Thomas Hardy's Cottage
Thomas Hardy's Cottage, in Higher Bockhampton, Dorset, is a small cob and thatch building that is the birthplace of the English author Thomas Hardy. He was born there in 1840 and lived in the cottage until he was aged 34—during which time he wrote the novels Under the Greenwood Tree (1872) and Far from the Madding Crowd (1874)—when he left home to be married to Emma Gifford.
The cottage was built by Hardy's great-grandfather in 1800. It is now a National Trust property, and a popular tourist attraction. The property has a typical cottage garden, and the interior displays furniture which, although not from the Hardy family, is original to the period. In 2006, fans of the author, including the Thomas Hardy Society, raised fears over plans to turn the property into a holiday home during the winter months; a Trust spokesperson defended the idea by saying "Buildings are conserved if people are living in them", although also said no decision had yet been taken. In summer 2012, there was a £700,000 bid made to the Heritage Lottery Fund to create a visitor's facility located near the cottage. Later that year, the body provided a grant of £495,000 which will—alongside donations from other sources—allow the project to go ahead; the centre is planned to open in September 2014, and will draw together the writer's work with the landscape that inspired him. The project is a joint partnership between Dorset County Council and the National Trust. The property is situated on the northern boundary of Thorncombe Woods. It is only three miles from Max Gate, the house that he designed and lived in with Emma from 1885 until his death in 1928.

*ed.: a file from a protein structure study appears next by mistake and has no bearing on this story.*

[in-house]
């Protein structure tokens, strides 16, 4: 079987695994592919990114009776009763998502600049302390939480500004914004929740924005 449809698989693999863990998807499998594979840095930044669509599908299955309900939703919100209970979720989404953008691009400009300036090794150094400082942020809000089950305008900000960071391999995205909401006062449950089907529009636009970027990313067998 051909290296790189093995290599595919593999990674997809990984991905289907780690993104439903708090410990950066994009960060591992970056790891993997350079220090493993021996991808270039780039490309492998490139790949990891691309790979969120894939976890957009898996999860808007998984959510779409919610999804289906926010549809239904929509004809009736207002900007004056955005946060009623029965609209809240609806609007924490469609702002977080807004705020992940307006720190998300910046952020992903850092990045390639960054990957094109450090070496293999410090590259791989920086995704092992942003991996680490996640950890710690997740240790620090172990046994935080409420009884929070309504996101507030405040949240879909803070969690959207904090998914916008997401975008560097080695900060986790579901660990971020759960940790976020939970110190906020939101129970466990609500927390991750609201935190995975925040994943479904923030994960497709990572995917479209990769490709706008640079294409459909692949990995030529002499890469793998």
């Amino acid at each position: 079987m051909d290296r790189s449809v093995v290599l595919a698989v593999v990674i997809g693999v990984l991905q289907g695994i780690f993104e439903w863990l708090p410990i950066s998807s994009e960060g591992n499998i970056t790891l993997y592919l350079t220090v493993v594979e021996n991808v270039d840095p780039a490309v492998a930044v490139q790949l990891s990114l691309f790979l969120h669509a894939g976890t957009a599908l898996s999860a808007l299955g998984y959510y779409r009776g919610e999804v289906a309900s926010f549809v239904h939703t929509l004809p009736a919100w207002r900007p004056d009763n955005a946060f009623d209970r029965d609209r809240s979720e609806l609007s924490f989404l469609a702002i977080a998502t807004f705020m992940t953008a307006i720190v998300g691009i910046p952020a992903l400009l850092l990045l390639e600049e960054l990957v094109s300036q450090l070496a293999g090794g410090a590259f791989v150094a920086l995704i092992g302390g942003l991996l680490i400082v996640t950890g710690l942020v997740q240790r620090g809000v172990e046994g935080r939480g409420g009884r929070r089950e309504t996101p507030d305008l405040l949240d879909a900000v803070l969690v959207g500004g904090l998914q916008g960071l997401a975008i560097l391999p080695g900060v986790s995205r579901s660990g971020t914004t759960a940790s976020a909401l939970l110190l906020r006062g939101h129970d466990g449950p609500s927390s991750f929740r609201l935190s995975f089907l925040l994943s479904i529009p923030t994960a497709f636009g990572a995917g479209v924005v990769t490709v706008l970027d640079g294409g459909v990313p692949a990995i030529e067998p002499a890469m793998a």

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- "Thomas Hardy's birthplace under threat". London: Daily Mail. 25 September 2006. Retrieved 24 April 2013.
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- "Plans to transform Thomas Hardy’s birthplace have been given the green light with funding from Heritage Lottery Fund.". National Trust. Retrieved 24 April 2013.
- "Thorncombe woods". Dorset County Council. Retrieved 24 April 2013.
- "Visitor Information". National Trust. Retrieved 24 April 2013.